In between some impressive tweeting and presenting an award to Koren Grieveson at the James Beard Awards, we were able to have a quick chat with Rick Bayless about Top Chef Masters. Since he won last year, he’ll be back to help judge the finale. Though he didn’t tell us who else would be there, he did let us know what he thought about the more aggressive tone of the contestants this year.
Are you watching Top Chef Masters this season?
Yes! I’m behind - I didn’t see the last episode, and now I’m going to miss this next one.
Are you rooting for anyone to win?
I’m not rooting for anybody now. I was a judge on the finals - I know who made it to the finals, but I don’t know who won. I’m not saying a word. All I can say is it’s a very interesting season, very different form the first season. I have to say, on the season that I competed in, there was total camaraderie from beginning to end. No backbiting, everyone supported everyone else. Even if somebody did something that wasn’t quite right, all the chefs got together and supported them. I find that this season seems a little less that way - there’s more of an each man for himself attitude. I’m surprised with that - I thought that was the big difference between Top Chef and Top Chef Masters.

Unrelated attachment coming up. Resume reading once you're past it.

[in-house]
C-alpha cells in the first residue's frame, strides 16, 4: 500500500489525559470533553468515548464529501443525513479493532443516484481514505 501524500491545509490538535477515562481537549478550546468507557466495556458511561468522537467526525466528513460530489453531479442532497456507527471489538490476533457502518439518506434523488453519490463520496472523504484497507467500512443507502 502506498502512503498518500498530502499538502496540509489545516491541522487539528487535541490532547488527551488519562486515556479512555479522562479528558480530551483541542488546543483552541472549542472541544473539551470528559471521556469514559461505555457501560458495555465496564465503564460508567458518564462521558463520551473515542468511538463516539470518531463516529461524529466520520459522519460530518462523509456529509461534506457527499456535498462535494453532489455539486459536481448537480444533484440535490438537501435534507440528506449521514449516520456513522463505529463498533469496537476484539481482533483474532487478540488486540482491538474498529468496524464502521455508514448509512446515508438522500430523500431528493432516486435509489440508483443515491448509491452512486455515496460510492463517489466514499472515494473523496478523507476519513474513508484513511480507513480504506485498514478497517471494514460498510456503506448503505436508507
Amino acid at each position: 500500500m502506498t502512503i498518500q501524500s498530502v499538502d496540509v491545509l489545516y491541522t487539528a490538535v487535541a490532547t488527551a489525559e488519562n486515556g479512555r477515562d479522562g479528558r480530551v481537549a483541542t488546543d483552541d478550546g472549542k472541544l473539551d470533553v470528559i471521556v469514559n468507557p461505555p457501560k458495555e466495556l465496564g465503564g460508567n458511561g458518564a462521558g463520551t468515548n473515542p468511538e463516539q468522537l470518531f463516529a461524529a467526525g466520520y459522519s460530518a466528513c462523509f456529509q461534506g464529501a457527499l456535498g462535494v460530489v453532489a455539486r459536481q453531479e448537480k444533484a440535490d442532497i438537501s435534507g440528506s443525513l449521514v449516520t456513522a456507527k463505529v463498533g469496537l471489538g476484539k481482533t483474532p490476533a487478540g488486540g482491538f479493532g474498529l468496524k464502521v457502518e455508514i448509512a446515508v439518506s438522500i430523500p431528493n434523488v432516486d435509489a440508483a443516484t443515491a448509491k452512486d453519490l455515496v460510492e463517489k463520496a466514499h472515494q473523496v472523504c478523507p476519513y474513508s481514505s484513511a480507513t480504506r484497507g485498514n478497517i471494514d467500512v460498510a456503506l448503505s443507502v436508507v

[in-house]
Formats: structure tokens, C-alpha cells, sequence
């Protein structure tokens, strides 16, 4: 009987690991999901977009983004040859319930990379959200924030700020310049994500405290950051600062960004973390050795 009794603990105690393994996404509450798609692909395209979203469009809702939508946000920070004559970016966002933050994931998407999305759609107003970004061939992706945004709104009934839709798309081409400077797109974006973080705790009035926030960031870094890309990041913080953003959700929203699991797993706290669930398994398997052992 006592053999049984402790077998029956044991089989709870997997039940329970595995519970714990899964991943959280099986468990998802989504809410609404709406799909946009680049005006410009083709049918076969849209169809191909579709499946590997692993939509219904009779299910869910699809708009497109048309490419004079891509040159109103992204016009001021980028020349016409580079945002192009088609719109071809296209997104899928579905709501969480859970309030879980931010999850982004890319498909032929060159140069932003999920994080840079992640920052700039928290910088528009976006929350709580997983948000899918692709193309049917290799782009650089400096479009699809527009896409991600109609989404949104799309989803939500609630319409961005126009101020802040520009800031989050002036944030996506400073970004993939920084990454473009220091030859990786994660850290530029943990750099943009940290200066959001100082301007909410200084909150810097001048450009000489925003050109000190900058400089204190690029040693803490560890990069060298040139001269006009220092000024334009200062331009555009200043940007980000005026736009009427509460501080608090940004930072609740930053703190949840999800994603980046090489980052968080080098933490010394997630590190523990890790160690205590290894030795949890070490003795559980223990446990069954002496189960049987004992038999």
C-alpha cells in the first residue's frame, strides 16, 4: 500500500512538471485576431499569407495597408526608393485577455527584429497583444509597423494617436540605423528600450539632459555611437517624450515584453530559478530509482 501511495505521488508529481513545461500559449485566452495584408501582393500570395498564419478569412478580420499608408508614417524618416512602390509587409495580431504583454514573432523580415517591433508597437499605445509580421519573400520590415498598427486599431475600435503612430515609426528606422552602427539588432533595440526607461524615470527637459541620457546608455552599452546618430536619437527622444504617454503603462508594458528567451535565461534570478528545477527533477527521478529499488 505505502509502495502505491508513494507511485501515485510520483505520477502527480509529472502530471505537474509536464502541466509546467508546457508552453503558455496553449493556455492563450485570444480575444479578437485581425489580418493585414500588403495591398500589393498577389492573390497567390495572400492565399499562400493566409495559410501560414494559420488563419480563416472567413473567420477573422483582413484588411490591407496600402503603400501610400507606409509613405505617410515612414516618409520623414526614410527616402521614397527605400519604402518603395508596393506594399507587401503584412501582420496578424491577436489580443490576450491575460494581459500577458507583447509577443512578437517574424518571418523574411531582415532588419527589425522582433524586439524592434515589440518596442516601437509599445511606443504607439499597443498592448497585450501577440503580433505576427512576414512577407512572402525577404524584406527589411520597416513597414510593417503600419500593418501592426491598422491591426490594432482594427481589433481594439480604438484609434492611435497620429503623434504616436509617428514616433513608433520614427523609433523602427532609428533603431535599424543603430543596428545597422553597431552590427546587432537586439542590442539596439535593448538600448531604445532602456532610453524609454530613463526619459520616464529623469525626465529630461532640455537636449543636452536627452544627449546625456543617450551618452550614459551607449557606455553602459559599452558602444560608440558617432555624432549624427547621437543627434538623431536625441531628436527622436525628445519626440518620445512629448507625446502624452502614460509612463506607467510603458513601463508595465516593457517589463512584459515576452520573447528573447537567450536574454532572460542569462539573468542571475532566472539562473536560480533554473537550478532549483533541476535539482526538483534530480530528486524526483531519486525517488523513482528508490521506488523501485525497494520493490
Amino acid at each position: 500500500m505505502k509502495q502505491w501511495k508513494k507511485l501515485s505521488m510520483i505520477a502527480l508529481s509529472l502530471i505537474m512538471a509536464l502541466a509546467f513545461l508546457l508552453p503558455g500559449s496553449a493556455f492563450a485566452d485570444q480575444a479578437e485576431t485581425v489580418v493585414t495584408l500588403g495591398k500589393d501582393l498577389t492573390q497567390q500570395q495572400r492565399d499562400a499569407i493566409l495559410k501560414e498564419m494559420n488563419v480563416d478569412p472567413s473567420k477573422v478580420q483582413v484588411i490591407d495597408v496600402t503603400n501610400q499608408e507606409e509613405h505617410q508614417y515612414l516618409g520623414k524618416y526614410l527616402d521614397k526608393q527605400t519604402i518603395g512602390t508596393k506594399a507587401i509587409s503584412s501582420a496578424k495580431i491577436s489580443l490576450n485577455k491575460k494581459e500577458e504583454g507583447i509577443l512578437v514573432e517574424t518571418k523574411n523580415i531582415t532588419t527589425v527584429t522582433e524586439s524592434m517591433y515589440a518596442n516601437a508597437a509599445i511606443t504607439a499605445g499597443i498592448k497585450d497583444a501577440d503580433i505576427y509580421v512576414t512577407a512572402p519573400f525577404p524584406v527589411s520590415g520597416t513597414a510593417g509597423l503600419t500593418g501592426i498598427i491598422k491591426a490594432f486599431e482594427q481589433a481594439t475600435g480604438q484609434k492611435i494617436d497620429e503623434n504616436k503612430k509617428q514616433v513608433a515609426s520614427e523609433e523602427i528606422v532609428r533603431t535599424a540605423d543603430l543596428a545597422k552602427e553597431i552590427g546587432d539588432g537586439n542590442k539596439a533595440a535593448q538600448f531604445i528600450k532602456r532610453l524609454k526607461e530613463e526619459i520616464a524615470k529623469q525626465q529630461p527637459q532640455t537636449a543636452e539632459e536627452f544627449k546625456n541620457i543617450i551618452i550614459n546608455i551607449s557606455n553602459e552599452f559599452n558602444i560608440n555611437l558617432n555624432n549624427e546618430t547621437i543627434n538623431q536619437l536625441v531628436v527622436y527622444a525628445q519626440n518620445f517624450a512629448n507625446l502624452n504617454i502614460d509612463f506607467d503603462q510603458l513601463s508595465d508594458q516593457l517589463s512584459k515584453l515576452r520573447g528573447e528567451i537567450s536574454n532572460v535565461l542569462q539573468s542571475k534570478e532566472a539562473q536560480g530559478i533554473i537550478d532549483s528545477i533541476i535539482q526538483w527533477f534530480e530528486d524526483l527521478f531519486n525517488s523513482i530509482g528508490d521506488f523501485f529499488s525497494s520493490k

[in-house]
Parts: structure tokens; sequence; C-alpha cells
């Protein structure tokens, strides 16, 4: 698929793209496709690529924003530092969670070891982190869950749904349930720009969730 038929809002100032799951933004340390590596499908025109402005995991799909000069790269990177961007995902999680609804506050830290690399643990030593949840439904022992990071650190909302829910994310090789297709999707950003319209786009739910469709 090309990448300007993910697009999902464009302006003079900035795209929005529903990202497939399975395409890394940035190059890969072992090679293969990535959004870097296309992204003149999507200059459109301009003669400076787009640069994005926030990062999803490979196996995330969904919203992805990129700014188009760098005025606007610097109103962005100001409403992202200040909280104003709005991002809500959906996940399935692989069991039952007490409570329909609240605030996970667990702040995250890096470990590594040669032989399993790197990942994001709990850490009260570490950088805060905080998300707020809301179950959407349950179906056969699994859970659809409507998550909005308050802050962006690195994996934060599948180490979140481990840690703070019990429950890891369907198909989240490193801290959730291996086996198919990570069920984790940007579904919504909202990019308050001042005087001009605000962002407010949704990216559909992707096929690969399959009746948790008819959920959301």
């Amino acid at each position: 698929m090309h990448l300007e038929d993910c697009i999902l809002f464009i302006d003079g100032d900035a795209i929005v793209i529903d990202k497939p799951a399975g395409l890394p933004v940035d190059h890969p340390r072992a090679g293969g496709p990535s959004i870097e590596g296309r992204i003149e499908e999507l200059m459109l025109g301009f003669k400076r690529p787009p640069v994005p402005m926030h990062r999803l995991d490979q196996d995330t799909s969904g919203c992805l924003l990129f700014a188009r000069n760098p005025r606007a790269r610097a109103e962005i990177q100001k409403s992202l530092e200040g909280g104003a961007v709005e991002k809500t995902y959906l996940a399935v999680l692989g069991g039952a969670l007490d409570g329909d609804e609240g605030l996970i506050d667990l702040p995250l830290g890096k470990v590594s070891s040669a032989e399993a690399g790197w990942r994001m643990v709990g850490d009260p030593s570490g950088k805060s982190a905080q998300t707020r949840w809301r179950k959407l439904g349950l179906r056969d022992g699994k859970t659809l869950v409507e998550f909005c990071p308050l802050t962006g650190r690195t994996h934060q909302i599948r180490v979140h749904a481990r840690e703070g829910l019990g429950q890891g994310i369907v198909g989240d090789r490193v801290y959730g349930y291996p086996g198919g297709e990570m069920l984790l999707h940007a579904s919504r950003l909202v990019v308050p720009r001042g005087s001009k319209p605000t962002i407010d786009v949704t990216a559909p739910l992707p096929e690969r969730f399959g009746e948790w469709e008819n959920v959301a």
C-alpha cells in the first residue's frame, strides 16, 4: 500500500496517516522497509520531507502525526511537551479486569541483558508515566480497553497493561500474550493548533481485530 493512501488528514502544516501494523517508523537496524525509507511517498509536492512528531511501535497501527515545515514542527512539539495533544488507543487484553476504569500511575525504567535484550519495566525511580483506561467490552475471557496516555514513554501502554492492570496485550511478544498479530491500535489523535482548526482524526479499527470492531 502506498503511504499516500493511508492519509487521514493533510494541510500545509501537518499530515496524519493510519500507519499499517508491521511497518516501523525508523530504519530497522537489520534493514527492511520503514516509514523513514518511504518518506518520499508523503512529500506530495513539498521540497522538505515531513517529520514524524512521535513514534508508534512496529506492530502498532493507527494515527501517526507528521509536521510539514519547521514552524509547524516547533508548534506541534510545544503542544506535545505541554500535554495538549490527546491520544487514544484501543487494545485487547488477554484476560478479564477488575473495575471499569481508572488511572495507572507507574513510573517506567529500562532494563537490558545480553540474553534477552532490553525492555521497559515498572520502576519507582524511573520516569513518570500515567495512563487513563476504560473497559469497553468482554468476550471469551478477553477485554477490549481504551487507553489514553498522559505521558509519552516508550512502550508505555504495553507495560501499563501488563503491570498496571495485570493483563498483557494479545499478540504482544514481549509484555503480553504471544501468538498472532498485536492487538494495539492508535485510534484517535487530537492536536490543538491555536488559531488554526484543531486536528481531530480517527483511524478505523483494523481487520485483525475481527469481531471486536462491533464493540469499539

Maybe the stakes are higher now that they’ve seen how great your win was for you and your restaurants.
I think you may be right! You may be right about some of that. I always said the reason there was such a difference between Top Chef and Top Chef Masters is that you don’t get to the Masters level without learning how to work in a team, without learning camaraderie. But this season –
There are some real villains this season.
There are! And I know that makes for better TV. The producers kept coming to us and saying “don’t you just hate what he did?” And it’s just like, you know what, they’re great chefs, okay? On my season, no one would say anything bad about anyone else.